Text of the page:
Skip to comments.Lucas and Juno: Special bond of a rescue dog and dying boy
Posted on 01/28/2012 1:39:12 AM PST by Daffynition
As nearly anyone who has adopted a dog or cat from a shelter can attest, theres something special about a rescued pet; its as if the animal senses hes been given a second chance at life. Thats certainly the case with Juno, a Belgian Malinois who was rescued from a shelter just days before she was to be euthanized. But since coming to live with her family in Alcoa, Tenn., Juno has taken on the role of rescuer to four-year-old Lucas Hembree.
Lucas suffers from Sanfilippo syndrome, an inherited, metabolic disease caused by the absence or malfunctioning of an enzyme needed to break down long sugar molecules. As the disease progresses, children lose the ability to speak, walk and eat. The disease also causes severe neurological damage that leads to aggressive behavior, hyperactivity and seizures.
(Excerpt) Read more at today.msnbc.msn.com ...
Belgian Malinois ping.
that picture is a tear-jerker
rescue a furry friend and he or she will rescue you right back
My husband rescued Darren, a cattle dog mix. If my husband leaves the place, Darren will be lying by the gate waiting for him to return--even in bad weather.
Rescued dogs do try harder, to the point that saying they’re grateful and know they’ve been given a second chance is not at all a stretch.
They’ll never be quite so at ease and certain of belonging as a dog raised from a pup, but it’s almost heart-rending to see how much they want to belong. I adopted a Walker Hound that had been put out, and she exhibits so much overt affection, it overcomes her lack of knowledge as far as behavior. We’ve been working on that, and she’s getting there.
She’s had a lot to learn, but learn she has and she’s thrilled when she does. “Play” that comes so naturally to dogs raised from a pup was foreign to her, up until last week and I’ve had her for going on two years. She found a Nylabone that belonged to my beloved Lab who passed away in 2007, and really didn’t know what to do with it, since it wasn’t food.
But she figured it out and greets me with it every evening when I get home. She likes to play tag, running around with it in her mouth, then drops it, I pick it up and hand it to her, she runs off, comes back, then I give it to her again. She’s very pleased with the whole thing, it’s like a lightbulb went off for her. Now, there are “toys” everywhere, when she showed no interest before.
So, good for Juno and good for Lucas. They needed each other and were brought together. That happens more often than we realize, if we’re open to allowing it to happen.
What a sad and yet beautiful story. The pictures are just amazing... especially the ones with Lucas in the hospital bed and Juno right by him.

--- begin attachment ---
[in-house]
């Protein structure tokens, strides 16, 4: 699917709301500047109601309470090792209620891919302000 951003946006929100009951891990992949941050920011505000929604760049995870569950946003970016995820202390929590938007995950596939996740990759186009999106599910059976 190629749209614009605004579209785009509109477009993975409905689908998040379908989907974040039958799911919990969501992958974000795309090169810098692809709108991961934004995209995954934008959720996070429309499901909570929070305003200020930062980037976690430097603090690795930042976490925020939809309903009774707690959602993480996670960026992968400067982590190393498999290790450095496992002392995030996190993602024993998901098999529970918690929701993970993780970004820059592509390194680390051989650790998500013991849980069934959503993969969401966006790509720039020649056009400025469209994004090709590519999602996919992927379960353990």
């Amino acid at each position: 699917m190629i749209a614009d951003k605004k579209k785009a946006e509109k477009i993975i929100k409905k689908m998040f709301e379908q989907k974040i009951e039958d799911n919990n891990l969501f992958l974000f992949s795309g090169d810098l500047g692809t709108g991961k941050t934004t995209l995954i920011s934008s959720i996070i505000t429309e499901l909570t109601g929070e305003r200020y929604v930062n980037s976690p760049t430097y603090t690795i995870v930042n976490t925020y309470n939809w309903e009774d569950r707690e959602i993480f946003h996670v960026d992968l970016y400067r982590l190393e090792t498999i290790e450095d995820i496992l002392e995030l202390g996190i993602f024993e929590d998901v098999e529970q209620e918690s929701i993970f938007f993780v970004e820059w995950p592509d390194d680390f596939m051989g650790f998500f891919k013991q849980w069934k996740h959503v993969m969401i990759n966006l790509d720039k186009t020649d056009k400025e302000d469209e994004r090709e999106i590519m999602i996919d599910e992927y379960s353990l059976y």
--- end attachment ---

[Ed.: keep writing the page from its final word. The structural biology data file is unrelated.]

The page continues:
What a sad but wonderful story. I have never heard of this awful disease.
Our black lab, Bubba, who we rescued 9 years ago was an extreme example. He was so needy and clingy it took us one year to get his mind right and let him trust us not to leave him.
It was worth it. He’s been a wonderful dog. I just had to get him a doggy ramp to get into the car and I dread his birthday next month. He’ll be 7 years older and so will I.
Omega 3 capsules and get the grain out of his diet, there are some brands that aren’t too pricey. If the mobility gets to be much more of an issue, consider an NSAID but carefully. Metacam was a godsend for mine, he went down at age 14 and couldn’t get up on his own, I was carrying him, all 110 pounds, his name was Woody. He got up on his own and walked 15 minutes after his first dose, but I was scared to death that he’d react badly and be harmed instead of helped. Some small number of dogs react very badly to NSAIDs though, so be very careful and stop the minute you see any evidence of blood in the urine or anything else out of the ordinary. Follow the directions to the letter and do not use any other NSAID with it, right down to even aspirin. The consequence is potentially fatal. But, it gave Woody another good year and he was happy as a clam right up to the day he died, here at home, in my arms.
Fortunately, Lucas' father had the skills with which to guide that Belgian. They are often purchased/adopted by people who've not done their research, who are overwhelmed by the dog's activity level and intelligence. So, the dogs end up in shelters or dumped. They are incredible dogs, when they're given a job of some kind. For someone who wants a dog to simply be a pet, who is not willing to be their leader, they will be a disaster.
>They are incredible dogs, when they’re given a job of some kind.<
From the article, it seems like Juno could not have asked for a more perfect occupation. (c;
Why is my screen so blurry.
Beautiful PRECIOUS photo of a beautiful and precious child and his precious and beautiful dog.
Seems to have happened to my screen as well. Must be catching. Great dog and the relationship between the two is so wonderful.
I’m snotting all over the screen after that photo.
Yet, from the time Juno met Lucas, Chester said there was something instinctive about their relationship. We noticed one day she was turning circles around him and whining, put her nose on him and nudge him. We checked his oxygen levels and they were low, he said.
Juno is a literal shoulder for Lucas to lean on, and so much more, says his father. She has given him so much confidence, before he had problems with social settings. Now, If he gets nervous, he pulls her closer to him. Shes made a drastic difference, Chester said.
Fate. Bringing a boy and a dog together, to help each other in ways that only they fully understand.
What a picture! Totally awesome.
Makes me fall apart! And want to hug my dog and granddaughter in gratefulness. What this family has/is going though and the strength Juno gives them to go on.
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